Ischaemic heart disease/ Coronary Heart Disease - This refers to the disease process, atherosclerosis, which causes narrowing of the blood vessels supplying the heart muscle. This results in impaired blood flow to the heart muscle causing symptoms including chest pain (angina) and shortness of breath. This disease process can ultimately result in a heart attack.
Laparoscopy - keyhole surgery involving up to four small cuts in the abdomen. A telescopic microscope (called a laparoscope) is inserted into the body to help diagnosis or treatment.
Medical Abortion – a way of ending a pregnancy by using medicines.
Menopause - is when a woman stops having periods and is no longer able to get pregnant naturally. Periods usually start to become less frequent over a few months or years before they stop altogether. Sometimes they can stop suddenly. This usually happens around 51 years of age.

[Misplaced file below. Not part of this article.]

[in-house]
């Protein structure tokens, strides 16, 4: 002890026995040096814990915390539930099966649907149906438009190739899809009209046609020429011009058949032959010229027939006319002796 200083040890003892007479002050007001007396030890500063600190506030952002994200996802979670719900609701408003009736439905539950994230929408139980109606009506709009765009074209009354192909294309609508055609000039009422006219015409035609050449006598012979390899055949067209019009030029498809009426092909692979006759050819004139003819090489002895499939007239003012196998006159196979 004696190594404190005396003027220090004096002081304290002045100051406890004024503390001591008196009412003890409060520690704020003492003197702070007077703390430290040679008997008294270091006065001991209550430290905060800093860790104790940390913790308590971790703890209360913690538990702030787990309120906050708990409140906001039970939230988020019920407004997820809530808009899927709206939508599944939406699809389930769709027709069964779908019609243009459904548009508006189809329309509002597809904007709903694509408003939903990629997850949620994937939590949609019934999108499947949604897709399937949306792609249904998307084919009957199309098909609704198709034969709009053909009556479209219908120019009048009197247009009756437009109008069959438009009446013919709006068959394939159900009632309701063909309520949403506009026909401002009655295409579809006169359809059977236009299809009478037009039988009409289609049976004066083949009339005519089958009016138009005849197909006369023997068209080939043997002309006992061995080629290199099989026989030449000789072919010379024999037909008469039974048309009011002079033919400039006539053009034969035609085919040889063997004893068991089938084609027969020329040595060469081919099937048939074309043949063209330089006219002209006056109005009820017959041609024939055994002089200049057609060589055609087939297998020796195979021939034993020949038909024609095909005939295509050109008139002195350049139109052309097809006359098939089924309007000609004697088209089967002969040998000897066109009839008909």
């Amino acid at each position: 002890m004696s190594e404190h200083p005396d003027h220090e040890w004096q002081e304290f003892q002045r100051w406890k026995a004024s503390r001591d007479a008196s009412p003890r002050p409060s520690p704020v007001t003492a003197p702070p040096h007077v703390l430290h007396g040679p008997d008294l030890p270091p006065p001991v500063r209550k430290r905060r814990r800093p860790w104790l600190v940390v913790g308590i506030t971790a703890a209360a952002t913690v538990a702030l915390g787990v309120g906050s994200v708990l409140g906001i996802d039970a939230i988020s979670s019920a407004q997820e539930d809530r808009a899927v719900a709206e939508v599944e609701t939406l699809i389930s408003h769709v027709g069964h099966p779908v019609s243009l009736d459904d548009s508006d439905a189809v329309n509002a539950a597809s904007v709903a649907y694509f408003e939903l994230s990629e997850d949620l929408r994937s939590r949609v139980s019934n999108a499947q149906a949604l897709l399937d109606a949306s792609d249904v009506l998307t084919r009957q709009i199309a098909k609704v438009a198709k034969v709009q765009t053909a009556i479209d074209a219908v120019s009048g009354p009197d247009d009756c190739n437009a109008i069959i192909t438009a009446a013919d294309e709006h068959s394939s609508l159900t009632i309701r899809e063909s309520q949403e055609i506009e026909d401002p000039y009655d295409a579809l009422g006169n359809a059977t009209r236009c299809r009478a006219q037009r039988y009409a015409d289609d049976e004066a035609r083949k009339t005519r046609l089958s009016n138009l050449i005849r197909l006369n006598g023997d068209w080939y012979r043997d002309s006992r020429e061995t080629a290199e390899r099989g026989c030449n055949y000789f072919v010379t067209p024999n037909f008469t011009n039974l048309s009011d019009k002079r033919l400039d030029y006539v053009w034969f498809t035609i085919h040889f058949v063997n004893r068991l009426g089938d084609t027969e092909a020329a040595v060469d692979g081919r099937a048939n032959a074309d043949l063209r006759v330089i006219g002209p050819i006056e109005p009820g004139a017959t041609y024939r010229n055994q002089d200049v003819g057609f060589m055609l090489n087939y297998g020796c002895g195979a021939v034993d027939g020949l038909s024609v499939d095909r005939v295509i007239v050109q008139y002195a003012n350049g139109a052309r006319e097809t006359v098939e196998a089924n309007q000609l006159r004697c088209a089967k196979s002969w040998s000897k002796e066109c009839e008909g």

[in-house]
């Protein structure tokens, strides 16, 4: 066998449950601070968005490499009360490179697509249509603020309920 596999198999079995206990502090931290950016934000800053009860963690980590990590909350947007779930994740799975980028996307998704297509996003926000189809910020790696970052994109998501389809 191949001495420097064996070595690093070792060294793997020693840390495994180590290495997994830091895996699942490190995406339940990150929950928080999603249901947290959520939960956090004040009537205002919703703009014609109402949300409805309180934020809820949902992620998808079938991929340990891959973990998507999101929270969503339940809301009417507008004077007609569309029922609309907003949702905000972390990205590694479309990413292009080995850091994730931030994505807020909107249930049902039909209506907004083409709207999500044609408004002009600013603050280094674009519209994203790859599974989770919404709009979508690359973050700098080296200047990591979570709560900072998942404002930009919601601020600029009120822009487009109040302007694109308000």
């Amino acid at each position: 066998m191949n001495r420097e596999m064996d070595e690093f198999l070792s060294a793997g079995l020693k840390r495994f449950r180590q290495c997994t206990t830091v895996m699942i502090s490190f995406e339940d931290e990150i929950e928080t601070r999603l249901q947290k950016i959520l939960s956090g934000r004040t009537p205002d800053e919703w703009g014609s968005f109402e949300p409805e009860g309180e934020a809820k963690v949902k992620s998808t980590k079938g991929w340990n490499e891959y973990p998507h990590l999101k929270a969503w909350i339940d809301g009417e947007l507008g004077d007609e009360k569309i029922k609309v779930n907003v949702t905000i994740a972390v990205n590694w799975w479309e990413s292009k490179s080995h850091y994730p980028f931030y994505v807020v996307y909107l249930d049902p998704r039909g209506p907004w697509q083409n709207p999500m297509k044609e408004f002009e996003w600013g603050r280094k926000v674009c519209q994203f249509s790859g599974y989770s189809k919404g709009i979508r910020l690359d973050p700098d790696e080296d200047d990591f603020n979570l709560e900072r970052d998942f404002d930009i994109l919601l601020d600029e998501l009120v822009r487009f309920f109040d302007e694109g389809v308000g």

Menstrual cycle - the monthly process in which an egg develops and the lining of the womb is prepared for possible pregnancy. If the egg is not fertilised, it is reabsorbed back into the body and the lining of the womb (the endometrium) is shed. This is known as a period or menstruation. The cycle is controlled by hormones and on average a cycle lasts 28 days.
Obstetrician - a doctor who specialises in the care of pregnant women.
Oestrogen - female sex hormone produced by the ovaries as part of the menstrual cycle. It encourages an egg to mature and prepares the womb for a pregnancy. Levels vary during the menstrual cycle.
Osteoporosis - a condition where bones lose strength, making someone more likely to break a bone than the average adult.
Ovulation - the process by which the ovaries produce and release an egg each month. Ovulation usually takes place around 10-16 days before a period.